Parapharyngeal space tumors are rare entity. Overall incidence is less than 0.5%. These tumors are divided into prestyloid and post styloid tumors. Salivary gland neoplasma are common in prestyloid compartment whereas Neurogenic tumors in post styloid compartment. As these tumors are painless and does not express signs and symptoms at early stage, diagnosis of such tumors needs critical evaluation. Anatomic complexity of PPS makes surgical excision more challenging. We have reported 4 cases of parapharyngeal space tumors over a period of 10 years.
Parapharyngeal space is an inverted pyramid from base of the skull to hyoid bone. It is bounded medially by pharynx, anteriorly pterygomandibular raphe, posterolaterally carotid sheath, posteromedially retropharyngeal space, laterally above the level of mandible it is bounded by ramus of mandible, deep lobe of parotid and medial pterygoid muscle, below the level of mandible; it is bounded by posterior belly of diagastric muscle. It is divided into prestyloid and poststyloid compartment by aponeurosis of zuckercandle and testus . 80% of the PPS tumours are benign while 20% are malignant . Incidence of parapharyngeal space tumors is less than 0.5% . Majority of the tumours are slow growing, painless and progressive in nature. If untreated might result in severe life threatening complications like airway obstruction and cranial nerve deficit resulting in significant morbidity. Systematic diagnostic evaluation plays an important role in diagnosis. Surgical excision has Pivotal significance in PPS tumors. We have identified and reported four cases of parapharyngeal space tumors at our centre over a period of 10 years.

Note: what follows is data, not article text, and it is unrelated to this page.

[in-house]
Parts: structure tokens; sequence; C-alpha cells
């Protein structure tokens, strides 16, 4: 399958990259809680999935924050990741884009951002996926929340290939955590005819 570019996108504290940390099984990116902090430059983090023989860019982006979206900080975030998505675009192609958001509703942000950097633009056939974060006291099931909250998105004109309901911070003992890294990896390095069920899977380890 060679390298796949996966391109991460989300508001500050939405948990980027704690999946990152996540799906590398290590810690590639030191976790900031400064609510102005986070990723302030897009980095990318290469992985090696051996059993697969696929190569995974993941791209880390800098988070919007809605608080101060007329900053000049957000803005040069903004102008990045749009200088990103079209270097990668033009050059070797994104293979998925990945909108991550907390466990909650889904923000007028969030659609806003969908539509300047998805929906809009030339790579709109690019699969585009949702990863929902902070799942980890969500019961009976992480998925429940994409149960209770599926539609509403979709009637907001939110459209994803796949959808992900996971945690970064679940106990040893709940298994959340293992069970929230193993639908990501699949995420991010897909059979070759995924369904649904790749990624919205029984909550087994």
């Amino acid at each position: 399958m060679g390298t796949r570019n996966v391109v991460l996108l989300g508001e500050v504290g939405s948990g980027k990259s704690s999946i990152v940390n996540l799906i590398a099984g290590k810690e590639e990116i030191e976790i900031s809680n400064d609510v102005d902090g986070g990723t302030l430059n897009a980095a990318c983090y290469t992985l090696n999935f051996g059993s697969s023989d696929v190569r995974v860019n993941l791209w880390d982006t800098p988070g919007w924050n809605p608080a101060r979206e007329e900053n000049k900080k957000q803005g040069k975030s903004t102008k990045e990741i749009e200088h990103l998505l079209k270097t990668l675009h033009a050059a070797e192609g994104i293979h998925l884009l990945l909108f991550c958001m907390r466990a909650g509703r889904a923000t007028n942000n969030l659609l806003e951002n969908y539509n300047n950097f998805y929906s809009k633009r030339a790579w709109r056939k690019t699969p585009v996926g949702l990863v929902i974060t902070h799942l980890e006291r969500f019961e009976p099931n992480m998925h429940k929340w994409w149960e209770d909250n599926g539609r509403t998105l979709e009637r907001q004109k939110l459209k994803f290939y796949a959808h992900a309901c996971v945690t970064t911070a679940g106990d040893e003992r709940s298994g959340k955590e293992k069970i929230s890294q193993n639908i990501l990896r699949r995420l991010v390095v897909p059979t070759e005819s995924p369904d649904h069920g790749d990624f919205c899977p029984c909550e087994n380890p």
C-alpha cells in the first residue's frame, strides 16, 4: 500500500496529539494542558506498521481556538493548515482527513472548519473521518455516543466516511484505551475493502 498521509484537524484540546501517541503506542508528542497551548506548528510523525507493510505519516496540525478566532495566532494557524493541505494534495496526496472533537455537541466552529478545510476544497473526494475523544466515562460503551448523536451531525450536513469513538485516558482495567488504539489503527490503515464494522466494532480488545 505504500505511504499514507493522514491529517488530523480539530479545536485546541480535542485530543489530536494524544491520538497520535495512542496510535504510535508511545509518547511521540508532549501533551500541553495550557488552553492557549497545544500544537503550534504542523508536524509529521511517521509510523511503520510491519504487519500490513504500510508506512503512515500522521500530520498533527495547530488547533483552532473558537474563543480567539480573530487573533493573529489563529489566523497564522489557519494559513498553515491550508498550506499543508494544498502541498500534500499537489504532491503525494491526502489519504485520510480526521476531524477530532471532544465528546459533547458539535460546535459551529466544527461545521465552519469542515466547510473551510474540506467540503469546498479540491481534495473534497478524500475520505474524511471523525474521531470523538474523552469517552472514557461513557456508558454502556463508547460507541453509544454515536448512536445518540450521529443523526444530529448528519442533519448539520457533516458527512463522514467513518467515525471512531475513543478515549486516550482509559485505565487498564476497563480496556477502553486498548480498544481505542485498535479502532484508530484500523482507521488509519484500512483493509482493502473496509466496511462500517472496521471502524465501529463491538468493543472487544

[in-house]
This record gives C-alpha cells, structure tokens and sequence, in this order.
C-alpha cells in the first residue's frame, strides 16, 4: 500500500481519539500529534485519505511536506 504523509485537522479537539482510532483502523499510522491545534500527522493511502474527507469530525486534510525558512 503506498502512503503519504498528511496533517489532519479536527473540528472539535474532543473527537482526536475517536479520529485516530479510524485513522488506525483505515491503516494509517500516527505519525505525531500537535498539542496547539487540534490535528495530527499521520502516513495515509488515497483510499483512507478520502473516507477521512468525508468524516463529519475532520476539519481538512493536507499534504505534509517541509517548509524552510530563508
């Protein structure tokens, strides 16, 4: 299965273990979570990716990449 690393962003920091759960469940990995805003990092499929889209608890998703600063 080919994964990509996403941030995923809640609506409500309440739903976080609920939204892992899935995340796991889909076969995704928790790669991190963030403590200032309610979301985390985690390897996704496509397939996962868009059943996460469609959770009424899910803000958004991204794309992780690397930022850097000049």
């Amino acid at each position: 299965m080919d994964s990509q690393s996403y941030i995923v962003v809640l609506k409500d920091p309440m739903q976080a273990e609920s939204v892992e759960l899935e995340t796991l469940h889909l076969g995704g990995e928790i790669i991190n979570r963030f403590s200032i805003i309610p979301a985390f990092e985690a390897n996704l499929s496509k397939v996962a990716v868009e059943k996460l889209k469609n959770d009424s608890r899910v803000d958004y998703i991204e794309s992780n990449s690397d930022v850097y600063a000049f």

29 year old male presented with complain of painless lateral neck swelling since 3 months. There was no history of dysphagia, Hoarseness of voice. There was no cranial nerve involvement. FNAC showed spindle cell tumor. On MRI there was 50x 37mm well circumscribed lesion over left side of neck suggestive of schwannoma. Surgical Excision of the tumor was done using transcervical approach (Figure 1). There was no intra-operative complication. ICA, ECA, Vagus nerve and IJV were identified and preserved. Tumor was excised completely (Figure 2). Post operatively there was reduction in high pitch sounds. Origin of tumor from vagus nerve was confirmed intra-operatively. Microscopic picture revealed presence of mixed Antoni A and Antoni B cells concluding to the microscopic features of schwannoma.
34 year old female presented with painless swelling over right side of neck. CT neck showed 64x46x35mm lesion in the carotid space compressing right IJV and displacing it anterolaterally (Figure 3). Superiorly it was extended up to carotid canal. Differential diagnosis includes paraganglioma in view of intense enhancement of lesion and vagal schwannoma in view of displacement pattern of vessel. FNAC was suggestive of spindle cell tumor. Intraoperatively there was rupture of internal carotid artery which was repaired with 6-0 ethilon, vagus nerve was also sacrificed due to the severe adherence of the tumor to the nerve.
24 year old female complains of painless progressive swelling with dysphagia to solids and liquids since 4yrs. CT scan showed heterogeneously enhancing lesion 85x31mm with retrosternal extension displacing major vessels laterally. Intraoperatively transcervical incision was taken and tumor was dissected to free it from the major vessels and nerves and it was removed in to (Figure 4).
40 year female patient presented with swelling of left submandibular region since 1 month (Figure 5). FNAC showed spindle cell tumor, USG showed 41x39mm Heterogenous mass and left submandibular gland. CT Scan Showed 4.5cm enhancing well circumscribed lesion, left submandibular gland and another 1.3x1cm lesion adjacent to it. No dysphagia or hoarseness of voice, intra-operatively Hypoglossal nerve was sacrificed. Lingual nerve was identified and preserved. Histopathology report showed neurogenic tumour i.e. schwannoma.